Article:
This montage is meant to show that Fritz von Scholz (left) was the grandfather of Olaf ScholzImage: Azmilitary1/Telegram

Fact Check: False

The man in the picture above (left) is Fritz, aka Friedrich Max Karl Scholz Edler von Rarancze. He was an Austro-Hungarian career officer born in 1896. Von Scholz joined the SS in 1933 and died fighting the Soviet Army in 1944 without fathering any children, according to the German news agency DPA (link in German). 

A spokesperson for the German government told DW that the suggestion that the Nazi Lieutenant general von Scholz was related to German Chancellor Scholz was "utter nonsense".

Olaf Scholz's own father was born in 1935 and his real grandparents worked on the railways in the northern port of Hamburg, as documented by the Munziger biographical archive (link in German).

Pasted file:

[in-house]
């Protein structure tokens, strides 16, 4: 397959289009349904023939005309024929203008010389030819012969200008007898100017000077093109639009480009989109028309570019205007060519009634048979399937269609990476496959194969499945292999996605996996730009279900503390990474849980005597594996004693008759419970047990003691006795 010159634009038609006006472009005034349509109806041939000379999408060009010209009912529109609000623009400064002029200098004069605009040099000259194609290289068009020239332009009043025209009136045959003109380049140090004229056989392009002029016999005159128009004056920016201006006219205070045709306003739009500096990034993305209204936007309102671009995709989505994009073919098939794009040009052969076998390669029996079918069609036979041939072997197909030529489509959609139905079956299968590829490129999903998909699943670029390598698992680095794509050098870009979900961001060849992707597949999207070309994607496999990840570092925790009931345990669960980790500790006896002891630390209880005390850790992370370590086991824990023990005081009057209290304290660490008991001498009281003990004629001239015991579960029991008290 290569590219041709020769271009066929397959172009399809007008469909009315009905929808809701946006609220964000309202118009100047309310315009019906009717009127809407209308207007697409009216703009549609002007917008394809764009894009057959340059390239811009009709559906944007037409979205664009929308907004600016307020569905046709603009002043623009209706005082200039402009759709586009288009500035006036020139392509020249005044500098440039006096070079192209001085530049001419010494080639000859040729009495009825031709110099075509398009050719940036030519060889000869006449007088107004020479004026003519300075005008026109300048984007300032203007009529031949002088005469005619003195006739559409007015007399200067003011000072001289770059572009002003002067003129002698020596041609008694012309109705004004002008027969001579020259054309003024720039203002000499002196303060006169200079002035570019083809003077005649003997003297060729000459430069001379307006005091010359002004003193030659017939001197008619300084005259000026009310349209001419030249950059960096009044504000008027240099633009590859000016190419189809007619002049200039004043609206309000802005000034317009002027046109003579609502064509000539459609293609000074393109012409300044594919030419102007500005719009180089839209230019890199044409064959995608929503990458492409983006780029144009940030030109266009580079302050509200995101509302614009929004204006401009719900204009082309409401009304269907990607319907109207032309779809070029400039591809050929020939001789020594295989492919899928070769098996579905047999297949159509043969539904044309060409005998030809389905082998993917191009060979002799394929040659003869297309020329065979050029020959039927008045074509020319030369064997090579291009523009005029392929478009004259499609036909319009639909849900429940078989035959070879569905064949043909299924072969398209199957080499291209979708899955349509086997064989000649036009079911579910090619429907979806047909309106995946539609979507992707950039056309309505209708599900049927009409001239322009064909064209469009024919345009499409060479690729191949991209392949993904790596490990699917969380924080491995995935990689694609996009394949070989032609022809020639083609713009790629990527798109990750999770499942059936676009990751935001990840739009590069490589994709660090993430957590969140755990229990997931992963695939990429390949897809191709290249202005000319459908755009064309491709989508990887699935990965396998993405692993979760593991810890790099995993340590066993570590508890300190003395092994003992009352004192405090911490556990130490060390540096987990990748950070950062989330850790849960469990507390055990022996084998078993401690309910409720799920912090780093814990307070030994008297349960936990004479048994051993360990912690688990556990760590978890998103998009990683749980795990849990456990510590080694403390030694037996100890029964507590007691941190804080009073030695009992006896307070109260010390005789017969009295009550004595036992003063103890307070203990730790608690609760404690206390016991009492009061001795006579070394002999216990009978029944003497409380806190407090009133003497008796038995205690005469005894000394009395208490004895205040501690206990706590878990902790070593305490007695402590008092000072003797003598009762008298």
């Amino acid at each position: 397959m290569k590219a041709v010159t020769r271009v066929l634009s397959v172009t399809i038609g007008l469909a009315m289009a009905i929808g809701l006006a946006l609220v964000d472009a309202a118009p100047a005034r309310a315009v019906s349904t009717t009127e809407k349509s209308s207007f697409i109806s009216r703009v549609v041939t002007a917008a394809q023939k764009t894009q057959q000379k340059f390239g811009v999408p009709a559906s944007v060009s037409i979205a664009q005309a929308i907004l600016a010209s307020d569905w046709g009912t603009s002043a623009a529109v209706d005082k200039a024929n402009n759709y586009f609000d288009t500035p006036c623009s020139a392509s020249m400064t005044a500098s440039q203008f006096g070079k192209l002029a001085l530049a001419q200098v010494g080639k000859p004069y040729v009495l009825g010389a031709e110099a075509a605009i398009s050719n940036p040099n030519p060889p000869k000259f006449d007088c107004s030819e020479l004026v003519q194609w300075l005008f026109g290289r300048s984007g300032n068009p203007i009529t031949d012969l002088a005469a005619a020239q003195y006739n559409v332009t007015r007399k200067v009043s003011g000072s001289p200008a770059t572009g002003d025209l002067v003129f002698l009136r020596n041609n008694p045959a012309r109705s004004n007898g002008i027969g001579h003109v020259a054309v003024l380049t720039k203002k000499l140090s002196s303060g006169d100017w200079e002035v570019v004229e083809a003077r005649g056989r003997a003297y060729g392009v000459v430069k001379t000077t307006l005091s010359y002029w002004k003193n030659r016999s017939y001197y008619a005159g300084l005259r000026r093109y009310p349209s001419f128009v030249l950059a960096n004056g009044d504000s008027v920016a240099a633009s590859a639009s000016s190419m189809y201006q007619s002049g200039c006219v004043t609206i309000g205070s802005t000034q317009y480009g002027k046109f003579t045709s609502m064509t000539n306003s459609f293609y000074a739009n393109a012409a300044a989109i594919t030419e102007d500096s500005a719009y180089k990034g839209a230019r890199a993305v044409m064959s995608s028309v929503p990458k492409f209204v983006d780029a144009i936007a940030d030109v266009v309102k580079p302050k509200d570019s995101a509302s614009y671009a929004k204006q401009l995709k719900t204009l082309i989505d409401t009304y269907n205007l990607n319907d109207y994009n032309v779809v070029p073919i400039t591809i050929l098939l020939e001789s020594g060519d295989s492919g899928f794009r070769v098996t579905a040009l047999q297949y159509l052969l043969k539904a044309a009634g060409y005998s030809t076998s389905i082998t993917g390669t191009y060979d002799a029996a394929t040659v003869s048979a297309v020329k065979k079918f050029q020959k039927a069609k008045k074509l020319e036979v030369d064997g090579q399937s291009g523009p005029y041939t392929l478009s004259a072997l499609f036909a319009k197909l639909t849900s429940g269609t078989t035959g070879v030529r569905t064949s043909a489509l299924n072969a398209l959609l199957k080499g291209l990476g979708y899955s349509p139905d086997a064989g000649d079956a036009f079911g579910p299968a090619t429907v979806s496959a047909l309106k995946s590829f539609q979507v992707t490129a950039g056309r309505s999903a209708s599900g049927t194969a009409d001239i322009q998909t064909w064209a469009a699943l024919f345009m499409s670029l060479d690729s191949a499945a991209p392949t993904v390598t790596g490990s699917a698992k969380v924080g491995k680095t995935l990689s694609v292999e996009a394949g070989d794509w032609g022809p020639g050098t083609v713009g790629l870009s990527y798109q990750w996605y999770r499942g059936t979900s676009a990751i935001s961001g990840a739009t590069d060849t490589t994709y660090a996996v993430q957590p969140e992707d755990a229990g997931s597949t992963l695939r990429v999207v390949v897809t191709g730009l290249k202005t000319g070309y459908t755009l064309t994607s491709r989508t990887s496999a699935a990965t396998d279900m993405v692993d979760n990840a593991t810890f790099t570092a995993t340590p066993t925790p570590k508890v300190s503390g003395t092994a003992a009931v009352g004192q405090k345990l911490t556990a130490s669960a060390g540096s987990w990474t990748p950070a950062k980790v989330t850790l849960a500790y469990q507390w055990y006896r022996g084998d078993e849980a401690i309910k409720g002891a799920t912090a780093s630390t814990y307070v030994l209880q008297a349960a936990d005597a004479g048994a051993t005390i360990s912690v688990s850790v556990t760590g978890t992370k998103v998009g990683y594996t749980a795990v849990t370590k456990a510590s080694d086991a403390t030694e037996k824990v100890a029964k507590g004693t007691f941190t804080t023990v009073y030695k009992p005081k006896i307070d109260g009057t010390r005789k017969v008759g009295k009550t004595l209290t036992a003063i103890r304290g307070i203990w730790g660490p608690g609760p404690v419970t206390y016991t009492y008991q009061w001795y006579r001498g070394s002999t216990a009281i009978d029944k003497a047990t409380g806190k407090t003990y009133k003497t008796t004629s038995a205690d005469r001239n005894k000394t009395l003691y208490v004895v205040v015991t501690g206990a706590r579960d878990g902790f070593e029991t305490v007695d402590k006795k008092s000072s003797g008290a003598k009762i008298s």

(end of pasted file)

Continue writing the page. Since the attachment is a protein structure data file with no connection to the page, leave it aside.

"Scholz" has been ranked as the 47th most common name in Germany, with more than 30 thousand Scholzes currently living all over the country, according to the geneology tracker site geogen.

The Nazi grandfather allegations were traced back to March 6th and Russian oligarch Yevgeny Prigozhin by a German journalist.

Apparently angered by Chancellor Scholz's dismissal of Russian claims of genocide in eastern Ukraine, Prigozhin alleged that a number of high-ranking German officials were directly descended from senior members of the Nazi SS.

Prigozhin is subject to international sanctions for his ties to the "Internet Research Agency", which is held responsible for Russian social media "troll factories" attempting to influence the 2018 US midterm elections, as reported by CNN.